Most doctors are going to tell you to take some anti-inflammatory such as Aleve. I am more inclined to use a quality liquid glucosamine. It does a far better job in my book. If you have gotten into a situation where you have actually torn your rotator cuff, it may need surgery.

Time Will Tell
Most of the injuries will resolve within two or three weeks. If you are not getting relief by that time, it is time to call the doctor and let them have a look.

See you next time.

Arthritis Message Board


We invite you to participate in our Arthritis Message Board Community. You can learn about arthritis, ask questions, get feedback, make friends, and build a support network of fellow arthritis sufferers. Visit the Arthritis Message Boards today!

Healthy Foods in Fighting Arthritis


Mustard-Baked Chicken
Mustard adds heat and flavor to chicken without adding calories or fat. Experiment with different brands of mustard, but check labels to make sure there are no added calories!

  • 6 skinless chicken breast halves
  • Salt and freshly ground pepper to taste
  • 1/2 cup prepared mustard
  • 2 tablespoons light brown sugar
  • 1 1/2 cups bread crumbs

Preheat oven to 400 degrees.

Rinse chicken and pat dry. Season with salt and pepper. Place on rack in baking pan.

Bake at 400 degrees for 10 or 15 minutes or until brown. Spread chicken with mixture of mustard and brown sugar; coat with bread crumbs.

Bake for 20 minutes; turn chicken.

Bake for 30 minutes or until chicken is cooked through

Find this and other recipes at The Arthritis Foundation




Mustard-Baked Chicken

Serves 6.

Per Serving:
Calories 265; Fat 5 g; Cholesterol 72 mg; Fiber 2 g; Sodium 540 mg

8 Tips to Control Arthritic Pain


These past months in The Arthritis Chronicle, I've talked about my Eight Day Arthritis Ecourse that I had written. I had originally intended to give this informational course away free for only one issue, but due to the tremendous response and good word of mouth this course has brought, I have decided to give it away at no charge.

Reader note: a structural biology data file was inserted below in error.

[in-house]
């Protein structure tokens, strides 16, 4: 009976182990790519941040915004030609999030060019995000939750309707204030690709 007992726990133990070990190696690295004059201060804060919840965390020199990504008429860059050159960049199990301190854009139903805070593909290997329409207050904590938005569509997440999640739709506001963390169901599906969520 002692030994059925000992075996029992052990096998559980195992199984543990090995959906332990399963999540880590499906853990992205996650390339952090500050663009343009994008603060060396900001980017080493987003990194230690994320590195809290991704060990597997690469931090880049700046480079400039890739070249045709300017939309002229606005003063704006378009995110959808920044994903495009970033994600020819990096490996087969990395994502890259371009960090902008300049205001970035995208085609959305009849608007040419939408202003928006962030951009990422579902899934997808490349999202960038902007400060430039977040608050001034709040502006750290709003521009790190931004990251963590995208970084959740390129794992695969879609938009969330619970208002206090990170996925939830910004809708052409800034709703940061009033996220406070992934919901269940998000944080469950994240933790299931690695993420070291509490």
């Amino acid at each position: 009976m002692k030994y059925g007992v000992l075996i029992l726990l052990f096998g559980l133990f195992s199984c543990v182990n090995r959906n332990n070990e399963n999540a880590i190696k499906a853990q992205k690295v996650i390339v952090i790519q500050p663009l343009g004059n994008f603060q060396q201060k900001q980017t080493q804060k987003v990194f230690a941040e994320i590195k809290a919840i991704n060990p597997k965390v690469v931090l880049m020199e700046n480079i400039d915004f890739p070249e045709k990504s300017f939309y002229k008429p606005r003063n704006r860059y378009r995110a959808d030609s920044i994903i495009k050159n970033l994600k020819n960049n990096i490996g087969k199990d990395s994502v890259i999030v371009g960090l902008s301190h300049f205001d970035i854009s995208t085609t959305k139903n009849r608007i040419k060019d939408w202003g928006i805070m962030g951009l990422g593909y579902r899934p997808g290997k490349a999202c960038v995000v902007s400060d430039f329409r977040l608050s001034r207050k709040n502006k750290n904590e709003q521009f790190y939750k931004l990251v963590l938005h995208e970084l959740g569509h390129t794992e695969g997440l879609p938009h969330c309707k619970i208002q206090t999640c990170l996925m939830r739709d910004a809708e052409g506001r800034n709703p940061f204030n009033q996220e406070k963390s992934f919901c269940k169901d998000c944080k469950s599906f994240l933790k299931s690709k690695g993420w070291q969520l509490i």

This Arthritis Course is packed with quality information on what you should know before you talk to your doctor, the arthritis diagnosis, treatment options, treatment side effects, glucosamine, tips on proper diets and exercise, weight management, alternative options, and an easy to understand explanation of what exactly arthritis is, how it occurs, and the effect on cartilage including a discussion of chondrocytes, collagen, proteoglycans, glycosaminoglycans, and synovial fluid.

If you are committed to taking the right steps towards effectively easing arthritis pain and knowing all your options, then this course will be extremely helpful to you.

The course is spread out over an eight day period and a new part of the course is sent each day right to your email inbox.

To begin your Eight-Day Arthritis Ecourse right away, fill in your first name and email in the form below and click "Begin Course!"

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Once you begin your course above, you will receive one article each day delivered right to your email inbox. The daily topics are:

  1. The Arthritis Diagnosis
  2. Osteoarthritis Explained
  3. Exercise, Diet, and Weight
  4. Cox-II Inhibitors and NSAIDs
  5. So What is Glucosamine?
  6. How to Evaluate Glucosamine Products
  7. Alternative Arthritis Methods
  8. Your New Arthritis Plan
To receive my information-packed arthritis ecourse for FREE, simply fill in the above form and click on begin course. Your first message will come in about five minutes.

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See You Next Month


This concludes the April Issue of The Arthritis Chronicle. Look for the next issue in your inbox on May 1st. Please forward to any friends you know who have arthritis and would be interested.

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Have a great April from the Arthritis Chronicle
See you next month!

Please note:
As readers of this Chronicle are aware, prudent exercise benefits those who suffer from arthritis. Most of the exercise recommendations made here are low impact in nature and designed to assist those who suffer from arthritis. Nonetheless, we always recommend that you consult with your physician before engaging in any type of exercise program.